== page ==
Cal Lutheran, 54, #19 UC Santa Cruz, 75: I liked what I saw from UCSC today…they shot the ball with a lot of confidence (29-of-58), had a pair of 20-point scorers in Ashley Kowack (24) and Amanda Inserra (20), and had 24 assists to Cal Lu’s 13. This looks like a team ready to battle UW-Whitewater in a couple of days.

#5 Christopher Newport, 79, Colorado College, 45: Played in Puerto Rico on a neutral court, CNU dominated, with 35 points off 30 forced turnovers. CNU never trailed, and against CC, who had been playing decent basketball as of late (and scored 108 a couple nights ago), that is a notable result. CNU is built like a Final Four team this year, and I like the offensive balance the Captains bring to the table.

Well…that’s a look at a few of the games that piqued my interest over this weekend. We’ll see how the new Top 25 poll reacts to some of these results, and I’m looking forward to some of the matchups set to come in the next couple weeks, with several teams traveling out-of-region. As always, feel free to drop your comments below or email me at Also, I often mention Scott Peterson in these posts…his rankings are now online and I’d encourage you to check them out! He has a model that ranks D3 WBB teams and if anything, it’s always nice to have another perspective, especially from a numbers standpoint. That is linked below.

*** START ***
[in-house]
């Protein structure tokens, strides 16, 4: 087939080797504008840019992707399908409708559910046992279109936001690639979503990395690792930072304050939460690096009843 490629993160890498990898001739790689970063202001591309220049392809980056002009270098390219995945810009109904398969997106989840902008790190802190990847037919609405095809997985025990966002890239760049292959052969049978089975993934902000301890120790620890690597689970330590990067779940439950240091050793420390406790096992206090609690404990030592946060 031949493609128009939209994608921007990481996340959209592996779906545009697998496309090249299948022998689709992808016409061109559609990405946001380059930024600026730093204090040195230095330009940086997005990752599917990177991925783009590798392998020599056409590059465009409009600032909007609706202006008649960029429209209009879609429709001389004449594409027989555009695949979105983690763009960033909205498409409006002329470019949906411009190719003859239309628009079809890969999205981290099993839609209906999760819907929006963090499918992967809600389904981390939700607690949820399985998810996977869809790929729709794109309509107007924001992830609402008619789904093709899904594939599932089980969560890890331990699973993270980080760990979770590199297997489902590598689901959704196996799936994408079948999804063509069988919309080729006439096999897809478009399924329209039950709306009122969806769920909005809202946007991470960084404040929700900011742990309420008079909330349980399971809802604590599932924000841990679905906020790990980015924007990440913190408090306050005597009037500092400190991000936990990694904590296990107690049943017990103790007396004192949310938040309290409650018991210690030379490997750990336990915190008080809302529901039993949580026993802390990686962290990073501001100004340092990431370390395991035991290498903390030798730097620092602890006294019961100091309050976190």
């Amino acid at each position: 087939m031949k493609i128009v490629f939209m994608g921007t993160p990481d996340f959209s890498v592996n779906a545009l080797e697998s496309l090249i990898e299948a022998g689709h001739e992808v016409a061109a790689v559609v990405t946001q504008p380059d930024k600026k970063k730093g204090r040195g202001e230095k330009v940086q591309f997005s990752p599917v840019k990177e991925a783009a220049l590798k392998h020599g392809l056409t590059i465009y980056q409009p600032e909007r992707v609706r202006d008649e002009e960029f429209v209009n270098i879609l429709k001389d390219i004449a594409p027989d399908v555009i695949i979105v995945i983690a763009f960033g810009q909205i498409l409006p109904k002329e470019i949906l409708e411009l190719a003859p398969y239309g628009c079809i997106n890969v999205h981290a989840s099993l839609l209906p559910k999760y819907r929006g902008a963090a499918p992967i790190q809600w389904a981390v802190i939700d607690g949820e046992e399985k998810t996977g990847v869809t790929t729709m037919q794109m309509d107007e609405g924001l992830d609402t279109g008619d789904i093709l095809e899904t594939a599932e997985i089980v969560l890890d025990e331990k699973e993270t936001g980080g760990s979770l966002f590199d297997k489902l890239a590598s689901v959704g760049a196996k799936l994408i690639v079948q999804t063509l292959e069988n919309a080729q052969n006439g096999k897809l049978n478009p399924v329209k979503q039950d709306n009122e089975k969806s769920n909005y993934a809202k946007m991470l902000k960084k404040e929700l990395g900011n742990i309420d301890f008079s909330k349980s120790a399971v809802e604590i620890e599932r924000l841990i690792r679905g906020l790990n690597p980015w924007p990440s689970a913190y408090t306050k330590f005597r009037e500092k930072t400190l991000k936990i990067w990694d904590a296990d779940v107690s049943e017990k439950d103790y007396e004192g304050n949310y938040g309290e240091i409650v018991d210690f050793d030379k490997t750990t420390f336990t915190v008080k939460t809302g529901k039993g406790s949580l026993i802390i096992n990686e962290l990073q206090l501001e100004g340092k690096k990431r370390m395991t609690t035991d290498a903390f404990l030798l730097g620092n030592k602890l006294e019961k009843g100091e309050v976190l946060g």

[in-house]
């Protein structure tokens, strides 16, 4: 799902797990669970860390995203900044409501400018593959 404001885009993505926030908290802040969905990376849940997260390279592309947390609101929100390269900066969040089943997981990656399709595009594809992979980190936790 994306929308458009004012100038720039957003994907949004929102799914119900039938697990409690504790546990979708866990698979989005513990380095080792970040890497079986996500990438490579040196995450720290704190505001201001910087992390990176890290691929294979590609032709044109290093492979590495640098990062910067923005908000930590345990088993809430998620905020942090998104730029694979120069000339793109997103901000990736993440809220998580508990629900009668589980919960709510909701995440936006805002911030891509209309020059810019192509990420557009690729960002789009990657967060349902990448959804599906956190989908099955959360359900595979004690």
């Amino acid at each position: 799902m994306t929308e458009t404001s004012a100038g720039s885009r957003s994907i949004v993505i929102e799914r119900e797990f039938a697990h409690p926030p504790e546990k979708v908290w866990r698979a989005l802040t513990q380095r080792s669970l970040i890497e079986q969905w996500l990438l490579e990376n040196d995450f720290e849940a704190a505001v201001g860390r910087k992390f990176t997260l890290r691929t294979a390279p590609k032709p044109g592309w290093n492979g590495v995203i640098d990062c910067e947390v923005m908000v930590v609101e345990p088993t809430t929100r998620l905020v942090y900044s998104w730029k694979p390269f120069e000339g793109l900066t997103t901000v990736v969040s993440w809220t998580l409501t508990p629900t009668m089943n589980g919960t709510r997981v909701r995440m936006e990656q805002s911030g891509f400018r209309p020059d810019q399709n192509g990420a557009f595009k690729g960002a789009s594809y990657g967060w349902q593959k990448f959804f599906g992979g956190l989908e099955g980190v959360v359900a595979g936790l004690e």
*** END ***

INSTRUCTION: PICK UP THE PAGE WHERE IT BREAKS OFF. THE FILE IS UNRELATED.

Enjoy the start to the week!

The Scoop on D3 Women’s Hoops: December, 17, 2022: Here’s 5 games you should be watching today

Good morning! Welcome to this weekend edition of The Scoop on D3 Women’s Hoops. There is a fantastic slate of games set for today, exactly a week before Christmas Eve (this month continues to fly by!), and with that, rather than selecting a “Game of the Day”, I’m going to quickly touch on the top five games you should be tuning into this afternoon and evening. The list starts with a big one…